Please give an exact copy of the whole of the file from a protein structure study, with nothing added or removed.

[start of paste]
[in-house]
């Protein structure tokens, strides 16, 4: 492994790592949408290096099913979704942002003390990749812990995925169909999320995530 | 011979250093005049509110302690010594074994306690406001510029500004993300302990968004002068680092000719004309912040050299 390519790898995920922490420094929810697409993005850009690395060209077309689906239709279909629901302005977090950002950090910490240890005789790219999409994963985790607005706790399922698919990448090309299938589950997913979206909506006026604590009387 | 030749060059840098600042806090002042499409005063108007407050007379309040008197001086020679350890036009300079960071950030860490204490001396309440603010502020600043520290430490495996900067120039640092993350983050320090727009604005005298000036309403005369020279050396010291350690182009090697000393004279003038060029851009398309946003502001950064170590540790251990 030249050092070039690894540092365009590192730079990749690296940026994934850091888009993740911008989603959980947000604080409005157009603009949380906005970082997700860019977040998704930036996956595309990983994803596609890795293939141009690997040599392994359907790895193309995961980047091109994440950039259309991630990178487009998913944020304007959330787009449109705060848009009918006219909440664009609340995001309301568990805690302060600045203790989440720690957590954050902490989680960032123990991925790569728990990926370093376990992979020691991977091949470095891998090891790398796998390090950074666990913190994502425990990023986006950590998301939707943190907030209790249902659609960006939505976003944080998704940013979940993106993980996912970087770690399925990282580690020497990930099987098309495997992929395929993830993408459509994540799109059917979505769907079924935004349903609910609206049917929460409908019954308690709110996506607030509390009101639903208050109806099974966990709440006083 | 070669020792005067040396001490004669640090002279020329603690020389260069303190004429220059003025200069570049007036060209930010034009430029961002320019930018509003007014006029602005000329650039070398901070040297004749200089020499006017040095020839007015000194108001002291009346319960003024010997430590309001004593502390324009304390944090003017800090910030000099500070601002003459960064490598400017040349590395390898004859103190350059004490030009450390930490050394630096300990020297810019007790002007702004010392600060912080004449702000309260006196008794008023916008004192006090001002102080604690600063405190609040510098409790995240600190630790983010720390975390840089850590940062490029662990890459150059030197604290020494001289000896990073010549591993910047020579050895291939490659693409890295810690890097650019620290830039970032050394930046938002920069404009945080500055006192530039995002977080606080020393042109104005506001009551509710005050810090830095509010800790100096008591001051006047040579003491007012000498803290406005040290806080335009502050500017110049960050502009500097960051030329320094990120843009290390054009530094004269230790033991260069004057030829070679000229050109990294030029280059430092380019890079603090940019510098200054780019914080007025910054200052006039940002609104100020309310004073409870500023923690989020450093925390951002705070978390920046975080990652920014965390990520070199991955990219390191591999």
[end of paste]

[in-house]
């Protein structure tokens, strides 16, 4: 492994790592949408290096099913979704942002003390990749812990995925169909999320995530 | 011979250093005049509110302690010594074994306690406001510029500004993300302990968004002068680092000719004309912040050299 390519790898995920922490420094929810697409993005850009690395060209077309689906239709279909629901302005977090950002950090910490240890005789790219999409994963985790607005706790399922698919990448090309299938589950997913979206909506006026604590009387 | 030749060059840098600042806090002042499409005063108007407050007379309040008197001086020679350890036009300079960071950030860490204490001396309440603010502020600043520290430490495996900067120039640092993350983050320090727009604005005298000036309403005369020279050396010291350690182009090697000393004279003038060029851009398309946003502001950064170590540790251990 030249050092070039690894540092365009590192730079990749690296940026994934850091888009993740911008989603959980947000604080409005157009603009949380906005970082997700860019977040998704930036996956595309990983994803596609890795293939141009690997040599392994359907790895193309995961980047091109994440950039259309991630990178487009998913944020304007959330787009449109705060848009009918006219909440664009609340995001309301568990805690302060600045203790989440720690957590954050902490989680960032123990991925790569728990990926370093376990992979020691991977091949470095891998090891790398796998390090950074666990913190994502425990990023986006950590998301939707943190907030209790249902659609960006939505976003944080998704940013979940993106993980996912970087770690399925990282580690020497990930099987098309495997992929395929993830993408459509994540799109059917979505769907079924935004349903609910609206049917929460409908019954308690709110996506607030509390009101639903208050109806099974966990709440006083 | 070669020792005067040396001490004669640090002279020329603690020389260069303190004429220059003025200069570049007036060209930010034009430029961002320019930018509003007014006029602005000329650039070398901070040297004749200089020499006017040095020839007015000194108001002291009346319960003024010997430590309001004593502390324009304390944090003017800090910030000099500070601002003459960064490598400017040349590395390898004859103190350059004490030009450390930490050394630096300990020297810019007790002007702004010392600060912080004449702000309260006196008794008023916008004192006090001002102080604690600063405190609040510098409790995240600190630790983010720390975390840089850590940062490029662990890459150059030197604290020494001289000896990073010549591993910047020579050895291939490659693409890295810690890097650019620290830039970032050394930046938002920069404009945080500055006192530039995002977080606080020393042109104005506001009551509710005050810090830095509010800790100096008591001051006047040579003491007012000498803290406005040290806080335009502050500017110049960050502009500097960051030329320094990120843009290390054009530094004269230790033991260069004057030829070679000229050109990294030029280059430092380019890079603090940019510098200054780019914080007025910054200052006039940002609104100020309310004073409870500023923690989020450093925390951002705070978390920046975080990652920014965390990520070199991955990219390191591999």